Facebook and Google agreed to "cooperate and assist one another" if they ever faced an investigation into their pact to work together in online advertising, according to an unredacted version of a lawsuit filed by 10 states against Google last week. [...]
A Google presentation said if the company couldn't "avoid competing with" Facebook, it would collaborate to "build a moat." [...]
For years, criticism of Google's online advertising empire has focused on how the company leveraged its powerful consumer-facing platforms, such as Google Search and YouTube, to take over another lucrative but less visible business: the software that acts as a middleman for buying and selling ads across the web.
The Facebook allegations add a new wrinkle -- that Google cut a deal with a competing middleman, one that the states describe as Google's "largest potential competitive threat."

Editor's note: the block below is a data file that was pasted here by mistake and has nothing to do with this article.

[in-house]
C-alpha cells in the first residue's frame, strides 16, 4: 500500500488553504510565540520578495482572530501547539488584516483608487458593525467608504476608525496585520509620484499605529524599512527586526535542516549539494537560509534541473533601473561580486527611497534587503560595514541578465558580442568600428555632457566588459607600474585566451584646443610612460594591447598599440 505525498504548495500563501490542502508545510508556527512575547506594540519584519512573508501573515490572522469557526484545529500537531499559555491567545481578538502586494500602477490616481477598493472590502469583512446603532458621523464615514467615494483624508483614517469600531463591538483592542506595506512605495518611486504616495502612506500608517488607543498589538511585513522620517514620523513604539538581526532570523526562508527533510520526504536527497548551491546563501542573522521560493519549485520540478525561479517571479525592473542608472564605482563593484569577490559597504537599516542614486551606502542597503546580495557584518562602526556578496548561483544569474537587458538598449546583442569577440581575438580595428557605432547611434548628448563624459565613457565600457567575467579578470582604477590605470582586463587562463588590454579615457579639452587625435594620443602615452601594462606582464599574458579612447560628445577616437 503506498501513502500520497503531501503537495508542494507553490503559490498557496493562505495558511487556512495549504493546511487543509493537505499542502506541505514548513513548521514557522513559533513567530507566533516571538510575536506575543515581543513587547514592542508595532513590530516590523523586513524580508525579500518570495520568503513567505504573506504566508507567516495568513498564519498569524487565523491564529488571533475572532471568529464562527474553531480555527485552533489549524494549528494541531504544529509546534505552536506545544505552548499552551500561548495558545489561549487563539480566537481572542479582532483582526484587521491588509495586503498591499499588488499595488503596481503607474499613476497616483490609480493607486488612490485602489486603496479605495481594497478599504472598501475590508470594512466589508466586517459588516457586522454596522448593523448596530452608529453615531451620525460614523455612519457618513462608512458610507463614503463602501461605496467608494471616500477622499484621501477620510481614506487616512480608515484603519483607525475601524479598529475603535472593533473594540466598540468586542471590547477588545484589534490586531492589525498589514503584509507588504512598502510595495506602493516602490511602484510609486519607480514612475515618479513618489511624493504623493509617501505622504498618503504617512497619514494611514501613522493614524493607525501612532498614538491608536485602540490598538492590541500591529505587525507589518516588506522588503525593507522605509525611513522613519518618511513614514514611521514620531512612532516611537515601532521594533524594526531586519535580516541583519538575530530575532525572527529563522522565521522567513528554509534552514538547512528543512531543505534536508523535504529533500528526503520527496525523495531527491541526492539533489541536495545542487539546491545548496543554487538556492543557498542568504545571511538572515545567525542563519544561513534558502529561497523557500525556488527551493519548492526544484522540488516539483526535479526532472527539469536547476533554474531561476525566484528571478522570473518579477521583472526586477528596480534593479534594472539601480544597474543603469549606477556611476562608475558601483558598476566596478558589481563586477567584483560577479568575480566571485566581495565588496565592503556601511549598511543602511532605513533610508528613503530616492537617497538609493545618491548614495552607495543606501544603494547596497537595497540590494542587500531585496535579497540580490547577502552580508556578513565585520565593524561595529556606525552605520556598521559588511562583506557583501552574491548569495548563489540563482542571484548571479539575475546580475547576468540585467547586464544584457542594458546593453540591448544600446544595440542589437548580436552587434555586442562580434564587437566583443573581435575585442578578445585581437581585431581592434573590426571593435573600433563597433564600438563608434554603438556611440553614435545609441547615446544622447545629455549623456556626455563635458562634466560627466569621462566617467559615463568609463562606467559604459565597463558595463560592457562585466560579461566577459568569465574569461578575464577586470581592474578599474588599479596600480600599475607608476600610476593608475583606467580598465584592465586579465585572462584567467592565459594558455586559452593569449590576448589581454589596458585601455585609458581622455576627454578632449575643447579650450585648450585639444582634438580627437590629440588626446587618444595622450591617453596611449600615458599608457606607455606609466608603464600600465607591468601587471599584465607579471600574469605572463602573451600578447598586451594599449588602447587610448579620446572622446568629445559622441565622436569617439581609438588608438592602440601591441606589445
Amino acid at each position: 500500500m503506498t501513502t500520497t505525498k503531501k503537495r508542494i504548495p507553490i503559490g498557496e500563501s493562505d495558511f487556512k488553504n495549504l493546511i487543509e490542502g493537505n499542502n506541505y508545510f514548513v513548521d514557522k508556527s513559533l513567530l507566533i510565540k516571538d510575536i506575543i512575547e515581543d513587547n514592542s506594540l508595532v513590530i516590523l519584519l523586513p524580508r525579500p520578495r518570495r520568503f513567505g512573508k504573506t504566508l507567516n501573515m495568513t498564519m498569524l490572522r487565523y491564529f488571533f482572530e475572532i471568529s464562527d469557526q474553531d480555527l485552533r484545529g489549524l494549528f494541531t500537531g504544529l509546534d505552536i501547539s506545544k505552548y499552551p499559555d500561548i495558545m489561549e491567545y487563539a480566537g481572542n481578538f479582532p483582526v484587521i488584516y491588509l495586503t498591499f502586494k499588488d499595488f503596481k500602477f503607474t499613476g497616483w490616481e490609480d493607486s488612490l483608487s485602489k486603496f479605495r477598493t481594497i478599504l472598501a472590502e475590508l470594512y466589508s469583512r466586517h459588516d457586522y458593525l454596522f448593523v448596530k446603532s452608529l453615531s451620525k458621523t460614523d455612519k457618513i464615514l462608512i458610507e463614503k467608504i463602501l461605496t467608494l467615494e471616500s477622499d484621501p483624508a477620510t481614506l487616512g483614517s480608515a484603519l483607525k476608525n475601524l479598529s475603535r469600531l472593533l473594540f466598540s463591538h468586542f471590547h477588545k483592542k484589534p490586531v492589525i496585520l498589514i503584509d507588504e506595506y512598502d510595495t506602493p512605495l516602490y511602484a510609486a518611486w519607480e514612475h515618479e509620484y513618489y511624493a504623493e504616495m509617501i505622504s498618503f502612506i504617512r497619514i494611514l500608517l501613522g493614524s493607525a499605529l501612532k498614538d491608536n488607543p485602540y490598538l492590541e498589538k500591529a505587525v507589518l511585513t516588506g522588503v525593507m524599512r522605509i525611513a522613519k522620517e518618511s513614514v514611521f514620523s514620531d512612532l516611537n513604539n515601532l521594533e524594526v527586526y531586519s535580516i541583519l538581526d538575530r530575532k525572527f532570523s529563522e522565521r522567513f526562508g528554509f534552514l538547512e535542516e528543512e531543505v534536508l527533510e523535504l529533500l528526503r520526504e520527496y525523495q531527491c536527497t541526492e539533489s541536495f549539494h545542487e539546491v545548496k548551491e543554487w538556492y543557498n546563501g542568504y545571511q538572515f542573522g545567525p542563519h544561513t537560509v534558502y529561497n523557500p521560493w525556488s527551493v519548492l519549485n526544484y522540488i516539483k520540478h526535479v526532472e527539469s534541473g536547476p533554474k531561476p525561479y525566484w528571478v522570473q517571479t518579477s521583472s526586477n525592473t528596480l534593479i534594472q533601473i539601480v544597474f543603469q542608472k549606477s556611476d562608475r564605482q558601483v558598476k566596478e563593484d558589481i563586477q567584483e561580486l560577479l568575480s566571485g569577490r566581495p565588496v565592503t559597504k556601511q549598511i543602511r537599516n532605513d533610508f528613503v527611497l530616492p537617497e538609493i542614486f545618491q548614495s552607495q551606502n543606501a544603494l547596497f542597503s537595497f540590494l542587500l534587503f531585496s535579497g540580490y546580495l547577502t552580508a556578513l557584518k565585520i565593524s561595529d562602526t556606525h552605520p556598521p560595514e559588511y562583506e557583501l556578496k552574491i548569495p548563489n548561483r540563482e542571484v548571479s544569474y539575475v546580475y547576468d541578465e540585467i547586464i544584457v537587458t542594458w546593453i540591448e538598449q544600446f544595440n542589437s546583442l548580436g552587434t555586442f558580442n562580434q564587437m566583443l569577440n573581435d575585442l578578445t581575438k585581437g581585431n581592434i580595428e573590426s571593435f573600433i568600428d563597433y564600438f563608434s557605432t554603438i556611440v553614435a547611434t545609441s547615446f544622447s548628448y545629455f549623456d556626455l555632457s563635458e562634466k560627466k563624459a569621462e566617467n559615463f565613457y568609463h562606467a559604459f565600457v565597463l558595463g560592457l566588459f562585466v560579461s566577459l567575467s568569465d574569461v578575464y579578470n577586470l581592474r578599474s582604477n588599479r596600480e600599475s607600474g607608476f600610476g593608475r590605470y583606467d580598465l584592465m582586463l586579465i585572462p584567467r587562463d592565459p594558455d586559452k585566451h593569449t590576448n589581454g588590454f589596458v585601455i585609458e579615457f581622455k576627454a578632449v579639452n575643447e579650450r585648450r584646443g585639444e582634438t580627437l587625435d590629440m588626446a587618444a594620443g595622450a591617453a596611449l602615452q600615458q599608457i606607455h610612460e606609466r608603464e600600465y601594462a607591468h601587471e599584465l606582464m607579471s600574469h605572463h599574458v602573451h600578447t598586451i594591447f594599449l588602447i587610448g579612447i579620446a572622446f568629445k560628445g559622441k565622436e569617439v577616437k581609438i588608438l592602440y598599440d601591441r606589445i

They also represent a potent legal risk. Under U.S. law, agreements to fix prices can be easier to prove than the states' other accusations -- namely that Google is maintaining an illegal monopoly.
In addition to the suit filed in Texas, Google was hit last week in a separate antitrust lawsuit joined by 38 attorneys general, which alleged that it maintained monopoly power over the internet-search market through anticompetitive contracts and conduct.
I feel like there's a term for this.